Programs around the country are giving valuable hands-on experience to students interested in entering into the trades
High school students can get a bad rap; sure they can be moody and sleep more than a pride of lions, but they also have a youthful exuberance that, when put to use, can accomplish some pretty impressive things.
Take the students in the Fairfax County high school building trades class, for example. As part of the class, the students worked alongside instructors and building professionals to help construct a home in Springfield, Va., that is now on the market for $935,000.
During the length of the build, students took part in various aspects of the process from cutting and installing crown molding, framing the house, and installing tile and appliances, The Washington Post reports. The class works as a way for young students who plan on beginning work immediately after high school to get some valuable experience in the trades. It also provides good practical experience to students who are planning on becoming architects or engineers.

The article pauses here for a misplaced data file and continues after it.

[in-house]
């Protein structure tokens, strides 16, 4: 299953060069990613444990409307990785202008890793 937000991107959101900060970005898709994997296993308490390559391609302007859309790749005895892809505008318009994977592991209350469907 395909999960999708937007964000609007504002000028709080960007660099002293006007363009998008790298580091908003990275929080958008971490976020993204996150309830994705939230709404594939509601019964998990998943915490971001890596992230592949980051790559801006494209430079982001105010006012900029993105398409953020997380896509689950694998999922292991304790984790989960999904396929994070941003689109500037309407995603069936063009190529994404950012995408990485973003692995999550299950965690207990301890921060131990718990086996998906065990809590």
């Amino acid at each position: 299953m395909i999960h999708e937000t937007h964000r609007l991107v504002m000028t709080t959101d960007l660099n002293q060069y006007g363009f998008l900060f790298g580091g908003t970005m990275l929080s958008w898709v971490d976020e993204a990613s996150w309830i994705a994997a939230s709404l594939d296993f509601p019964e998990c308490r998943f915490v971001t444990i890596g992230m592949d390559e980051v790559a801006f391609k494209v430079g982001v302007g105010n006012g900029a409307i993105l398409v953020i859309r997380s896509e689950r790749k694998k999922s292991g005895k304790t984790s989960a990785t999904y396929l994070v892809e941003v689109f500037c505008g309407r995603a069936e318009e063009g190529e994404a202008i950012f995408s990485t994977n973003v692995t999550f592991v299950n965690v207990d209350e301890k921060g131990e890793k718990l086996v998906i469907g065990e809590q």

There are other similar programs in place in high schools around the country that attempt to give this hands-on experience to students and promote the trades as a viable option for a career after high school. The program in Fairfax County is not seeing quite as many students take advantage of the opportunity as it would like, and sometimes it is the parents that are discouraging students who are interested in the construction industry from proceeding with the class. Some parents don’t want their kids to have a blue-collar job.
The Fairfax County program is self-sustaining, as the proceeds from the sale of any homes they create are used to fund the construction of the next home. And, as far as people being a bit hesitant to purchase a home built, in part, by high school students, it typically isn’t a problem because there is so much oversight and so many people involved.